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A Bill to Join Brazil and the US

 A Bill to Join Brazil and the US

If a little-known legislative
bill had succeeded in Brazil during
the 1830s Brazilian
and Americans might be sharing
politicians and the products of each nation would go to the other

free from any tax. The bill also required both nations to
mutually defend themselves against foreign aggression.
by: Guy
Burton

 

Brazilian senators Antônio
Carlos Magalhães and José Genoíno debating with each
other on Capitol Hill, Trent Lott and Dick Gephardt locked in combat in Brasília.
Orange juice from Brazil and America being sold at the same price in Florida’s
supermarkets. President Bush excluding Brazilian steel from high import tariffs.
American high school students learning about the Brazilian soldiers who fought
alongside the Yankees to preserve the Union.

Fantasy you say? Not if
a little-known legislative bill had succeeded during the 1830s, during what
may well have been the most fluid period of Brazil’s turbulent political history.

In 1831 Brazil’s young
charismatic emperor, Dom Pedro I, abdicated his throne. The writing had been
on the wall for some time. The son of the Portuguese king, Dom João
VI, Dom Pedro had nailed his colours to the cause of Brazilian independence
nine years earlier. But his reign hadn’t been happy and he had been regularly
upsetting public opinion.

To win international recognition
for the new country he had agreed to pay Portugal £2 million and accepted
an unfavourable trade agreement with the most powerful country at the time,
Britain. His war against Argentina over the east bank of the Plata had ended
in disaster with the creation of a new country rate. Meanwhile, he was behaving
autocratically, limiting the power of the exchange in Uruguay and was contributing
to spiralling foreign debt and the collapse of the elected General Assembly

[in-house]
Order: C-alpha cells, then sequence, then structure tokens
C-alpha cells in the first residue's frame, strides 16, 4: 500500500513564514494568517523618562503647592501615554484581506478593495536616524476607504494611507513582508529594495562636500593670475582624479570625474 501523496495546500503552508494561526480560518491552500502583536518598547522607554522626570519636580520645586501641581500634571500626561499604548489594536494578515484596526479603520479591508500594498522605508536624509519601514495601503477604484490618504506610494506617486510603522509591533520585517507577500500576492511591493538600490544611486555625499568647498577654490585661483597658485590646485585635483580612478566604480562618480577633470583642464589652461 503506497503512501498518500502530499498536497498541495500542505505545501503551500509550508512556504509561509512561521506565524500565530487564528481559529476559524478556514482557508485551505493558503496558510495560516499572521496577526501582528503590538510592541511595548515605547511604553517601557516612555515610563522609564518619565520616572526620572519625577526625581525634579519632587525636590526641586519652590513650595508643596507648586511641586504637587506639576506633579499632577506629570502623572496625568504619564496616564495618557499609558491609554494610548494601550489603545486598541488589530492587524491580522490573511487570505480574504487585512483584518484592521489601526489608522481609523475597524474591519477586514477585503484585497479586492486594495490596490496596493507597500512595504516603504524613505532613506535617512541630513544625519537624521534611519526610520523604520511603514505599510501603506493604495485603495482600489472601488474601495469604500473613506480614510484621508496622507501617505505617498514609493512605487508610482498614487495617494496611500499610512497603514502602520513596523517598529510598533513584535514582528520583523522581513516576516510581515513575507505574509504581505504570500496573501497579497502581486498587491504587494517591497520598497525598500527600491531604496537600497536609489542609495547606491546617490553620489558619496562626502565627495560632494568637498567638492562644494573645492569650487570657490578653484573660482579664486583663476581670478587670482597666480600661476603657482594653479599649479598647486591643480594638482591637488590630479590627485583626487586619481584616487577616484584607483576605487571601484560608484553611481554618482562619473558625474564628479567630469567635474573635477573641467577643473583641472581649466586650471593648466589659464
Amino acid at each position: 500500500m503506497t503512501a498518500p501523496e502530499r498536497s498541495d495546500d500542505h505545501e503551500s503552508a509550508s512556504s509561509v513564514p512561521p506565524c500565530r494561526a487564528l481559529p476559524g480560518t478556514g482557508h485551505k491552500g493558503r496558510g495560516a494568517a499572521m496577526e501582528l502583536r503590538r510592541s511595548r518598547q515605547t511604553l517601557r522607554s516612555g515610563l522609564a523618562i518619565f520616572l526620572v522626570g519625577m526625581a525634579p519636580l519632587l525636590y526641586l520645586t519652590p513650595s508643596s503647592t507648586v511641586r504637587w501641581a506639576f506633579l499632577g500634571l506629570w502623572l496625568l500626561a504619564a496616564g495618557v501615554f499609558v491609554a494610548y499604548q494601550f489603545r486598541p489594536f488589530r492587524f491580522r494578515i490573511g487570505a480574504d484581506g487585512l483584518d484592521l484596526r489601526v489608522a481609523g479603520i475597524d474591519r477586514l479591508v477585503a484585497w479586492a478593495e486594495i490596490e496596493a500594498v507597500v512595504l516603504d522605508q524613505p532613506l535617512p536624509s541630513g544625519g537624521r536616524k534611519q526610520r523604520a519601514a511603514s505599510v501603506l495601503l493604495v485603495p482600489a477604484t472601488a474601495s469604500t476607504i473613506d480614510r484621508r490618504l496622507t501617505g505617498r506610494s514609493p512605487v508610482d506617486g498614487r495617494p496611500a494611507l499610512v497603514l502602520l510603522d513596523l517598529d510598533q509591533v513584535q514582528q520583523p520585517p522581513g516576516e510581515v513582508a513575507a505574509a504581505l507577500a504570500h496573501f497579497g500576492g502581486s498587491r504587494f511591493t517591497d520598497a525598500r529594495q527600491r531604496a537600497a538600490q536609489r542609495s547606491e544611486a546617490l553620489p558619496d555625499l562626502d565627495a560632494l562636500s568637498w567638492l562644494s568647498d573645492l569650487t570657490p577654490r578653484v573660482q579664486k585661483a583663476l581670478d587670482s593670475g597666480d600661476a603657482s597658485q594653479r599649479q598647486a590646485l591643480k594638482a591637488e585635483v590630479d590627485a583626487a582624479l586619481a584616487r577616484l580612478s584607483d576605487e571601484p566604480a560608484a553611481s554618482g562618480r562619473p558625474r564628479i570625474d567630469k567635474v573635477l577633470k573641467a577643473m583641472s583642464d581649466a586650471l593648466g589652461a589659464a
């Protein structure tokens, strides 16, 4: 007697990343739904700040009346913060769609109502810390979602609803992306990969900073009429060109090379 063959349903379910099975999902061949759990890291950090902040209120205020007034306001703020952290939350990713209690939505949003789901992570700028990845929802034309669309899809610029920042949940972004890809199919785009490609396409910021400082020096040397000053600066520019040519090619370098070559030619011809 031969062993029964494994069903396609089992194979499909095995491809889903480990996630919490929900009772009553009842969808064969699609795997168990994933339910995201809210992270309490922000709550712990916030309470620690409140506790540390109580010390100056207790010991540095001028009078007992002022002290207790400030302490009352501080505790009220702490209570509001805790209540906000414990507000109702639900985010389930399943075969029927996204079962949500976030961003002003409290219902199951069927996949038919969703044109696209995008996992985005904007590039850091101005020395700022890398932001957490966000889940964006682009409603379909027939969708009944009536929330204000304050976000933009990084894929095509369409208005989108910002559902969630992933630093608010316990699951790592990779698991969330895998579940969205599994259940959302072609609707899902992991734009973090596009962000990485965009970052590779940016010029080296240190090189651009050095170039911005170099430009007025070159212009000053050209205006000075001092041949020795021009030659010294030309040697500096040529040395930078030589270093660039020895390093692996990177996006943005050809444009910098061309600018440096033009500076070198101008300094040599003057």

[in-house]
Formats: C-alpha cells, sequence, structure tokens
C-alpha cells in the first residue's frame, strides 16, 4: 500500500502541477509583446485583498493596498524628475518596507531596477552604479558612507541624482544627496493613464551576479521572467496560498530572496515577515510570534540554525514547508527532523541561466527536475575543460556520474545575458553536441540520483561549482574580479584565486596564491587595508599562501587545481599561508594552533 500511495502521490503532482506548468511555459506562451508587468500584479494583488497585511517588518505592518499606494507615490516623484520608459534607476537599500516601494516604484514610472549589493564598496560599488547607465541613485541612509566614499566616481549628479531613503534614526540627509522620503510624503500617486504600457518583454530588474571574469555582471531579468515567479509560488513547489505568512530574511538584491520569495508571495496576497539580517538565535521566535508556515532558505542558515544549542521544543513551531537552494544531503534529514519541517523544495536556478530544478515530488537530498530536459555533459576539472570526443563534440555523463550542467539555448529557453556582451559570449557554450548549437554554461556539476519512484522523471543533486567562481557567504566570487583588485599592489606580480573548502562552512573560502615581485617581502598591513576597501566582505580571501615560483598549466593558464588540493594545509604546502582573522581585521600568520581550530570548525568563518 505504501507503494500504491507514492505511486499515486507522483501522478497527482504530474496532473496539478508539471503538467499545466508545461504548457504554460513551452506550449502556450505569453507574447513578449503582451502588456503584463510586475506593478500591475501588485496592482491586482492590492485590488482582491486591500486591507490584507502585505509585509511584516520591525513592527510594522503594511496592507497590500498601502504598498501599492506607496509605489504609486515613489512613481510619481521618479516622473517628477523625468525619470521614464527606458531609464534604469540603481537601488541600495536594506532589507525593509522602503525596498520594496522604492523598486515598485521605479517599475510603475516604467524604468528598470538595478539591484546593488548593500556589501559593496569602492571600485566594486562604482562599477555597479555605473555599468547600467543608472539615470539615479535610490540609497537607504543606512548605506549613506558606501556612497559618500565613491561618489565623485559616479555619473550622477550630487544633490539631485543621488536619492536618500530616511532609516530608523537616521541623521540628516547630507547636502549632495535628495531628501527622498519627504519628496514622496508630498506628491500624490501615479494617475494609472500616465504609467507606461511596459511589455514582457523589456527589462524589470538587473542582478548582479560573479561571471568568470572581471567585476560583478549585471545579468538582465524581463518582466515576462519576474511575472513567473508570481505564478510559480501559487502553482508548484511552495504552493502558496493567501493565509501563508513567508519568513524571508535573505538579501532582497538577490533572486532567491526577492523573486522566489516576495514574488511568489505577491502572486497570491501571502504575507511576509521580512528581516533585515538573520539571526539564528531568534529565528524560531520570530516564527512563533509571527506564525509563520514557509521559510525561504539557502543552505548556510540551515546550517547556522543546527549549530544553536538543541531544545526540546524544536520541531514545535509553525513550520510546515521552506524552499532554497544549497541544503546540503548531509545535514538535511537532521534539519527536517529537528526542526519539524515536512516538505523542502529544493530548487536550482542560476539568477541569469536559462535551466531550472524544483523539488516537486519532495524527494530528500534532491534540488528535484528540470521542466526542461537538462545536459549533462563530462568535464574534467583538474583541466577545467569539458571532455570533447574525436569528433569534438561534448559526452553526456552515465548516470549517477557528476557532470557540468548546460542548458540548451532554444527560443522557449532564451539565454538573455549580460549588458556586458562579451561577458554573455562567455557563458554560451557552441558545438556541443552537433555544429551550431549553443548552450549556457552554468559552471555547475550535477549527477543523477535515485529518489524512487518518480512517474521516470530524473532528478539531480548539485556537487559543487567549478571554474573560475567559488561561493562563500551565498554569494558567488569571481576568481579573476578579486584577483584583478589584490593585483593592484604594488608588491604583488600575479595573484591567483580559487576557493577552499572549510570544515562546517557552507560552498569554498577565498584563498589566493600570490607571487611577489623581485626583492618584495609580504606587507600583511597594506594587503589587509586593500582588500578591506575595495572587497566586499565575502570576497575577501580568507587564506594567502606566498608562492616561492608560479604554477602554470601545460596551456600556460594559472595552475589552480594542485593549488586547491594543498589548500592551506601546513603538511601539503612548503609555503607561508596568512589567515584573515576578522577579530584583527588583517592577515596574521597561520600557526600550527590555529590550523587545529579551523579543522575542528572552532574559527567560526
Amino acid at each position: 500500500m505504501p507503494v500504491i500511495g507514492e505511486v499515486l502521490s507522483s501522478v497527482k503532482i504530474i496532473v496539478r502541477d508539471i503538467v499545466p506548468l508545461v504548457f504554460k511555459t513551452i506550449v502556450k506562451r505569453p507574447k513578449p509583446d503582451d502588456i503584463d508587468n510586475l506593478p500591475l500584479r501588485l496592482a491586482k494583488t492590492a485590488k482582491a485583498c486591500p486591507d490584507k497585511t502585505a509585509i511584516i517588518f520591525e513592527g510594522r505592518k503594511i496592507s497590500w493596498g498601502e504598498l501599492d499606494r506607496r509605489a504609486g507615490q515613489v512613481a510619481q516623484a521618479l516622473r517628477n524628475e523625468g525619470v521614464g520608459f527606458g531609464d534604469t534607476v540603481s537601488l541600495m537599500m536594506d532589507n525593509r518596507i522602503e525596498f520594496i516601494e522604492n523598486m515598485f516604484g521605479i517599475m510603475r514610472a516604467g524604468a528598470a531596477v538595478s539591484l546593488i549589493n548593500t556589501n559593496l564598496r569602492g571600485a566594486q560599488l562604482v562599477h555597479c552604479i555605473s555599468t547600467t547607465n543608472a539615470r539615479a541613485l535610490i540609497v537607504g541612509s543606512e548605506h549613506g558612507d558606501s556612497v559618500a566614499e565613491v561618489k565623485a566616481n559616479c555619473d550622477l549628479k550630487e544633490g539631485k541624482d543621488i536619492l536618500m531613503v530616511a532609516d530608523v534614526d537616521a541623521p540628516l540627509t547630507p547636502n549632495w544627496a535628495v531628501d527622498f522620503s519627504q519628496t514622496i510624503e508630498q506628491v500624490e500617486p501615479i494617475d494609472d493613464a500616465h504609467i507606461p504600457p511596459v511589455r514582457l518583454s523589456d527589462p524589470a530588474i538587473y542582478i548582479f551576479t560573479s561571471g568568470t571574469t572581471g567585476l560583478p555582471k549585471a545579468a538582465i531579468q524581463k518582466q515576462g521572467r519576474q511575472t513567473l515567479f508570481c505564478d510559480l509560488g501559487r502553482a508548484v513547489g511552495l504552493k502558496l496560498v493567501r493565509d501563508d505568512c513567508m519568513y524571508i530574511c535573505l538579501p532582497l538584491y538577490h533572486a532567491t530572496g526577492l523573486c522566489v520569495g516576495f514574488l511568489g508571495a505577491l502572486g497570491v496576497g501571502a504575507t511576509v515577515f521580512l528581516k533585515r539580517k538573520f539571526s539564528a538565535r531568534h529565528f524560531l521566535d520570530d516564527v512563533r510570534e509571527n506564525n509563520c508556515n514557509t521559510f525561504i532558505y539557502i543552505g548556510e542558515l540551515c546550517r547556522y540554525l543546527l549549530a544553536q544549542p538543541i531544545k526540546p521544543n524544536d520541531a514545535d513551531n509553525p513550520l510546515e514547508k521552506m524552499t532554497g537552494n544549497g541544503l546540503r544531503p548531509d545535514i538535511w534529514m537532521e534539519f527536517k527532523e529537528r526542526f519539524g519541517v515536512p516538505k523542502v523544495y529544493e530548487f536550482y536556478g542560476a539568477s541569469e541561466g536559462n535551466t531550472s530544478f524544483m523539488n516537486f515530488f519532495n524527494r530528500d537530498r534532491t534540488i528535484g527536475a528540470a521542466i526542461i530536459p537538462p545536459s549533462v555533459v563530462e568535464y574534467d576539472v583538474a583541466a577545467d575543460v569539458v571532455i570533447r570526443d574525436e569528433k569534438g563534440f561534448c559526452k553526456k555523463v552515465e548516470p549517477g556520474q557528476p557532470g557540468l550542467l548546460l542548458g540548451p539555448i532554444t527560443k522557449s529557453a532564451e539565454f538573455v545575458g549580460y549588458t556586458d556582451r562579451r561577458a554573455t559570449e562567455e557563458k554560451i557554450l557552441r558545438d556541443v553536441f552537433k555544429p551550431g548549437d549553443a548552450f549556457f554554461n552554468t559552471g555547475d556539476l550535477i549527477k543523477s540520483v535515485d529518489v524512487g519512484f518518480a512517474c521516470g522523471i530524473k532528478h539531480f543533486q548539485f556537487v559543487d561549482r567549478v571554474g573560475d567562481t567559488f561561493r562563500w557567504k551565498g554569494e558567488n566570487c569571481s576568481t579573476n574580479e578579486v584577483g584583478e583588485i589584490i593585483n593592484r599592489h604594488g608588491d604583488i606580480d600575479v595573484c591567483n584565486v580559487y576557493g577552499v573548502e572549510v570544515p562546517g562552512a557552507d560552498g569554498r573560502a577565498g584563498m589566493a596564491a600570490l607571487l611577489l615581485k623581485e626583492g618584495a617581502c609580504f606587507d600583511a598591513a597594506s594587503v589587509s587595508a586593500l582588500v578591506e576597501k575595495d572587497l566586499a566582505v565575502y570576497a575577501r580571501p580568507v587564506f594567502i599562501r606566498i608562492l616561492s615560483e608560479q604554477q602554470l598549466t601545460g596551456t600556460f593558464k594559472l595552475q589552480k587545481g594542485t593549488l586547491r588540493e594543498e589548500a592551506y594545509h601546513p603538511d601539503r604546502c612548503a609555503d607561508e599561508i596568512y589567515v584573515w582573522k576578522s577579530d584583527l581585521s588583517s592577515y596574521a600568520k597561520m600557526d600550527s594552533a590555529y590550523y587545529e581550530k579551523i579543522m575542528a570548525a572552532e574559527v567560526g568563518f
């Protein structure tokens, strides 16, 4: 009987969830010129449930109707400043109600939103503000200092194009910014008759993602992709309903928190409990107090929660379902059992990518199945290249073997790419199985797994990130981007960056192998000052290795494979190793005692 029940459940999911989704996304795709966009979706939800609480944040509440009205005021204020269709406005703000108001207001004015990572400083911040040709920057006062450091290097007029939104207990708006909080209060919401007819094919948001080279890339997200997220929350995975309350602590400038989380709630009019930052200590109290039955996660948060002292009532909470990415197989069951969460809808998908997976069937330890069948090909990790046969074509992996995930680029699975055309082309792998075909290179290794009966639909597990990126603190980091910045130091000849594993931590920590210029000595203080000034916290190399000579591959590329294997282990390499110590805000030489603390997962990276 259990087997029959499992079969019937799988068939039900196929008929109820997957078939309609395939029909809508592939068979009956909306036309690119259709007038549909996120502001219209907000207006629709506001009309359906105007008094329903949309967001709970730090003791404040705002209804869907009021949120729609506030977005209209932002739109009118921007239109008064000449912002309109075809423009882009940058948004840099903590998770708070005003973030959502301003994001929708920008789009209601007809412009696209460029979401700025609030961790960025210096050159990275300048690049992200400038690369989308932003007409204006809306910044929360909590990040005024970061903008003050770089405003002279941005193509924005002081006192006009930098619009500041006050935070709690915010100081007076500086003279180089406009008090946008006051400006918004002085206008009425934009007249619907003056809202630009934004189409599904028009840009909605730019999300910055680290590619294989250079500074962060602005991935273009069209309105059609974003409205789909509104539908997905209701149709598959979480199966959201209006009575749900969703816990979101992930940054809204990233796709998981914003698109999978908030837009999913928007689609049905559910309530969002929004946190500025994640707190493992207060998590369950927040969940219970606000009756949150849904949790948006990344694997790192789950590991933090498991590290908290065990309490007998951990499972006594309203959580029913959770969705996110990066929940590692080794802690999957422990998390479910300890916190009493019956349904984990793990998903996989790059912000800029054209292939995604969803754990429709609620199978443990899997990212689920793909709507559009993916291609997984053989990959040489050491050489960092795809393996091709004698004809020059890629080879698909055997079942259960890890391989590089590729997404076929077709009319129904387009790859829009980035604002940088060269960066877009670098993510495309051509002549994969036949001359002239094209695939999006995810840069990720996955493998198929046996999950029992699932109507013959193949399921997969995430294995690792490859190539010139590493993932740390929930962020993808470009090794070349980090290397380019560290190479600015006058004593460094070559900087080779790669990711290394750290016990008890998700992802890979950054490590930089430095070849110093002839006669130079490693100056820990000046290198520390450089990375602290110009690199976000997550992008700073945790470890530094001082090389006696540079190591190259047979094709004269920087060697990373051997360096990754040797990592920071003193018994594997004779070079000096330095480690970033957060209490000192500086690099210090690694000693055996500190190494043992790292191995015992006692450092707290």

and appointing ministers with little regard for popular feeling.

By 1830 Dom Pedro was
in a bad way. But it was about to get worse. His subjects now had access to
a large print media: they read with interest the news that French king Charles
X had been thrown out of power.

In March 1831 Pedro I
produced his first cabinet, made up of Brazilian-born ministers. But a month
later he had replaced them all with an unpopular government made up of Portuguese-born
Brazilians. Public opinion snapped: he was forced to abdicate, sailing away
and leaving behind his five-year old son, Pedro, who wouldn’t be eligible
to take the throne until 1843—when he turned 18.

But the departing emperor
wasn’t leaving without something to go to; five years earlier his father had
died and his brother Dom Miguel had sought the throne for himself. Pedro I
was determined to not let that happen: he wanted his daughter, Maria, crowed
queen of Portugal.

But the Brazil Pedro I
left behind was in an uncertain state. It had survived less than ten years
of independence and although Brazilians were finally in charge of their own
affairs, it was economically weak. It wasn’t at all clear it could survive
as an independent nation.

At the time of Pedro’s
abdication there were two main political tendencies in the country: the liberals
and the conservatives. While the conservatives were generally in favour of